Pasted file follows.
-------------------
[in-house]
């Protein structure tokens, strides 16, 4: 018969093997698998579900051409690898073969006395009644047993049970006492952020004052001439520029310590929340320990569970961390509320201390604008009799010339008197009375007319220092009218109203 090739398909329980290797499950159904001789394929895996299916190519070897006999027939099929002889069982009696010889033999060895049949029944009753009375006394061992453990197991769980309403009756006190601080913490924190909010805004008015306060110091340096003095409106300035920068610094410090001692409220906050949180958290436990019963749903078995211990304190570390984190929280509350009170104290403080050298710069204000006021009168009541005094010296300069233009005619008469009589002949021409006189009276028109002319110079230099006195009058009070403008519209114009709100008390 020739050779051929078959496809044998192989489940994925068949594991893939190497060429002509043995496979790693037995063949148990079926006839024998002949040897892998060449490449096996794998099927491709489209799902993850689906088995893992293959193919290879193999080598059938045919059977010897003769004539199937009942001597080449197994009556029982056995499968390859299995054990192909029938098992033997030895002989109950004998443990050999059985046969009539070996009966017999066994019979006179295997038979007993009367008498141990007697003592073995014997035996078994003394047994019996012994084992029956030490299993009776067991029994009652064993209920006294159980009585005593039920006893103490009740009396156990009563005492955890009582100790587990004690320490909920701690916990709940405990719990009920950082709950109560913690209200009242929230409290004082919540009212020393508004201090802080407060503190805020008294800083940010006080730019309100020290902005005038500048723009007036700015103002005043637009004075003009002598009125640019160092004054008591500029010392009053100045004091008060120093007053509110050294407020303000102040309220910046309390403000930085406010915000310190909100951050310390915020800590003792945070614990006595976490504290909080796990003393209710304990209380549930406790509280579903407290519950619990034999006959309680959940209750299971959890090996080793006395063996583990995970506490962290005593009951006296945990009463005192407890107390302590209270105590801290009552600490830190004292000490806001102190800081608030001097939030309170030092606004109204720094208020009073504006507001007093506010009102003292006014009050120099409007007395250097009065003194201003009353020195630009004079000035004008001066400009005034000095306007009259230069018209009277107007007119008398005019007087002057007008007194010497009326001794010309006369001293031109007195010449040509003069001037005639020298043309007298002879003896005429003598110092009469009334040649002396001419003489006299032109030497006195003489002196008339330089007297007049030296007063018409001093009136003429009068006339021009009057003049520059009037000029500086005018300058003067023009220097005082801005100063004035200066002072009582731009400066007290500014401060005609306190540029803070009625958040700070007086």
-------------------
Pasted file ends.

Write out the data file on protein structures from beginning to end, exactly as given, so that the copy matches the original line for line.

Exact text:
[in-house]
């Protein structure tokens, strides 16, 4: 018969093997698998579900051409690898073969006395009644047993049970006492952020004052001439520029310590929340320990569970961390509320201390604008009799010339008197009375007319220092009218109203 090739398909329980290797499950159904001789394929895996299916190519070897006999027939099929002889069982009696010889033999060895049949029944009753009375006394061992453990197991769980309403009756006190601080913490924190909010805004008015306060110091340096003095409106300035920068610094410090001692409220906050949180958290436990019963749903078995211990304190570390984190929280509350009170104290403080050298710069204000006021009168009541005094010296300069233009005619008469009589002949021409006189009276028109002319110079230099006195009058009070403008519209114009709100008390 020739050779051929078959496809044998192989489940994925068949594991893939190497060429002509043995496979790693037995063949148990079926006839024998002949040897892998060449490449096996794998099927491709489209799902993850689906088995893992293959193919290879193999080598059938045919059977010897003769004539199937009942001597080449197994009556029982056995499968390859299995054990192909029938098992033997030895002989109950004998443990050999059985046969009539070996009966017999066994019979006179295997038979007993009367008498141990007697003592073995014997035996078994003394047994019996012994084992029956030490299993009776067991029994009652064993209920006294159980009585005593039920006893103490009740009396156990009563005492955890009582100790587990004690320490909920701690916990709940405990719990009920950082709950109560913690209200009242929230409290004082919540009212020393508004201090802080407060503190805020008294800083940010006080730019309100020290902005005038500048723009007036700015103002005043637009004075003009002598009125640019160092004054008591500029010392009053100045004091008060120093007053509110050294407020303000102040309220910046309390403000930085406010915000310190909100951050310390915020800590003792945070614990006595976490504290909080796990003393209710304990209380549930406790509280579903407290519950619990034999006959309680959940209750299971959890090996080793006395063996583990995970506490962290005593009951006296945990009463005192407890107390302590209270105590801290009552600490830190004292000490806001102190800081608030001097939030309170030092606004109204720094208020009073504006507001007093506010009102003292006014009050120099409007007395250097009065003194201003009353020195630009004079000035004008001066400009005034000095306007009259230069018209009277107007007119008398005019007087002057007008007194010497009326001794010309006369001293031109007195010449040509003069001037005639020298043309007298002879003896005429003598110092009469009334040649002396001419003489006299032109030497006195003489002196008339330089007297007049030296007063018409001093009136003429009068006339021009009057003049520059009037000029500086005018300058003067023009220097005082801005100063004035200066002072009582731009400066007290500014401060005609306190540029803070009625958040700070007086």